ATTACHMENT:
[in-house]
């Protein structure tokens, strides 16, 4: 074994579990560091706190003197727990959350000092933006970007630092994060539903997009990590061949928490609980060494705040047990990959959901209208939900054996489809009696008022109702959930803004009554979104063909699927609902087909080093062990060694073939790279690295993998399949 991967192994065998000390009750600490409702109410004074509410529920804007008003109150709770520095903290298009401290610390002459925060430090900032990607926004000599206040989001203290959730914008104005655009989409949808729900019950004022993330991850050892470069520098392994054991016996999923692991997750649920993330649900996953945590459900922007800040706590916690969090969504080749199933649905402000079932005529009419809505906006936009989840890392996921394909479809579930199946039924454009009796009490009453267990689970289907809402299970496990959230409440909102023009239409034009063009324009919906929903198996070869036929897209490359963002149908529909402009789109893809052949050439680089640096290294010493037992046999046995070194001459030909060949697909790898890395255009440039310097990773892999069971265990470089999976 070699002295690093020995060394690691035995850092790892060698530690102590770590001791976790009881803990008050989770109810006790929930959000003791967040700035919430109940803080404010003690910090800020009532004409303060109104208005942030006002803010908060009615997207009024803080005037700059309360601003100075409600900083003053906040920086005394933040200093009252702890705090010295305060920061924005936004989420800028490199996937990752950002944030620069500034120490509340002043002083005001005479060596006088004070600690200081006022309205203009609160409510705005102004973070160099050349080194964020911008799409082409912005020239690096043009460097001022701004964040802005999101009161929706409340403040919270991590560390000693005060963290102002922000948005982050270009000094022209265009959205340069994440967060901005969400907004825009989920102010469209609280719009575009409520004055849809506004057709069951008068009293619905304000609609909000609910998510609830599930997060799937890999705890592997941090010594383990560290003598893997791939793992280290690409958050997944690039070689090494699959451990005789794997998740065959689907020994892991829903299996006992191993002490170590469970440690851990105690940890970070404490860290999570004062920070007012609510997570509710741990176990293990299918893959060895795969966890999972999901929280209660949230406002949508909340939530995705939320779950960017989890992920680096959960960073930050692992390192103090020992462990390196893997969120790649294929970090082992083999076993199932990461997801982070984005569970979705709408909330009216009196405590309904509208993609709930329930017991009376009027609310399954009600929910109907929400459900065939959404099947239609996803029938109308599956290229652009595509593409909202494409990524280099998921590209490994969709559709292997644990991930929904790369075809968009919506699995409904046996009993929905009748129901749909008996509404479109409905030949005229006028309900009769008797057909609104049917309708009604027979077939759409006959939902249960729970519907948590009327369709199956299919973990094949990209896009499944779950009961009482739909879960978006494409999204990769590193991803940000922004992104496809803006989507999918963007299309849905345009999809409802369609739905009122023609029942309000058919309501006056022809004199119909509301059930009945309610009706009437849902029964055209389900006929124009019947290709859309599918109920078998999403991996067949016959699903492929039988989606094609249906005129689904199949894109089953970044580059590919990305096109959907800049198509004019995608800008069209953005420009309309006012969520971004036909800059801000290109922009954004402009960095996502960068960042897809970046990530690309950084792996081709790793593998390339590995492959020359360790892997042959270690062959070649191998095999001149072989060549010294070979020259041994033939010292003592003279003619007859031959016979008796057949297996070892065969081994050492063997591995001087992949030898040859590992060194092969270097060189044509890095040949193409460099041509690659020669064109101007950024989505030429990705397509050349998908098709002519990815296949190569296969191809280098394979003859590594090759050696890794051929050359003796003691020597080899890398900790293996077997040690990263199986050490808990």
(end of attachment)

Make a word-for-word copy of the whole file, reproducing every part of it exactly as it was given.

[in-house]
């Protein structure tokens, strides 16, 4: 074994579990560091706190003197727990959350000092933006970007630092994060539903997009990590061949928490609980060494705040047990990959959901209208939900054996489809009696008022109702959930803004009554979104063909699927609902087909080093062990060694073939790279690295993998399949 991967192994065998000390009750600490409702109410004074509410529920804007008003109150709770520095903290298009401290610390002459925060430090900032990607926004000599206040989001203290959730914008104005655009989409949808729900019950004022993330991850050892470069520098392994054991016996999923692991997750649920993330649900996953945590459900922007800040706590916690969090969504080749199933649905402000079932005529009419809505906006936009989840890392996921394909479809579930199946039924454009009796009490009453267990689970289907809402299970496990959230409440909102023009239409034009063009324009919906929903198996070869036929897209490359963002149908529909402009789109893809052949050439680089640096290294010493037992046999046995070194001459030909060949697909790898890395255009440039310097990773892999069971265990470089999976 070699002295690093020995060394690691035995850092790892060698530690102590770590001791976790009881803990008050989770109810006790929930959000003791967040700035919430109940803080404010003690910090800020009532004409303060109104208005942030006002803010908060009615997207009024803080005037700059309360601003100075409600900083003053906040920086005394933040200093009252702890705090010295305060920061924005936004989420800028490199996937990752950002944030620069500034120490509340002043002083005001005479060596006088004070600690200081006022309205203009609160409510705005102004973070160099050349080194964020911008799409082409912005020239690096043009460097001022701004964040802005999101009161929706409340403040919270991590560390000693005060963290102002922000948005982050270009000094022209265009959205340069994440967060901005969400907004825009989920102010469209609280719009575009409520004055849809506004057709069951008068009293619905304000609609909000609910998510609830599930997060799937890999705890592997941090010594383990560290003598893997791939793992280290690409958050997944690039070689090494699959451990005789794997998740065959689907020994892991829903299996006992191993002490170590469970440690851990105690940890970070404490860290999570004062920070007012609510997570509710741990176990293990299918893959060895795969966890999972999901929280209660949230406002949508909340939530995705939320779950960017989890992920680096959960960073930050692992390192103090020992462990390196893997969120790649294929970090082992083999076993199932990461997801982070984005569970979705709408909330009216009196405590309904509208993609709930329930017991009376009027609310399954009600929910109907929400459900065939959404099947239609996803029938109308599956290229652009595509593409909202494409990524280099998921590209490994969709559709292997644990991930929904790369075809968009919506699995409904046996009993929905009748129901749909008996509404479109409905030949005229006028309900009769008797057909609104049917309708009604027979077939759409006959939902249960729970519907948590009327369709199956299919973990094949990209896009499944779950009961009482739909879960978006494409999204990769590193991803940000922004992104496809803006989507999918963007299309849905345009999809409802369609739905009122023609029942309000058919309501006056022809004199119909509301059930009945309610009706009437849902029964055209389900006929124009019947290709859309599918109920078998999403991996067949016959699903492929039988989606094609249906005129689904199949894109089953970044580059590919990305096109959907800049198509004019995608800008069209953005420009309309006012969520971004036909800059801000290109922009954004402009960095996502960068960042897809970046990530690309950084792996081709790793593998390339590995492959020359360790892997042959270690062959070649191998095999001149072989060549010294070979020259041994033939010292003592003279003619007859031959016979008796057949297996070892065969081994050492063997591995001087992949030898040859590992060194092969270097060189044509890095040949193409460099041509690659020669064109101007950024989505030429990705397509050349998908098709002519990815296949190569296969191809280098394979003859590594090759050696890794051929050359003796003691020597080899890398900790293996077997040690990263199986050490808990």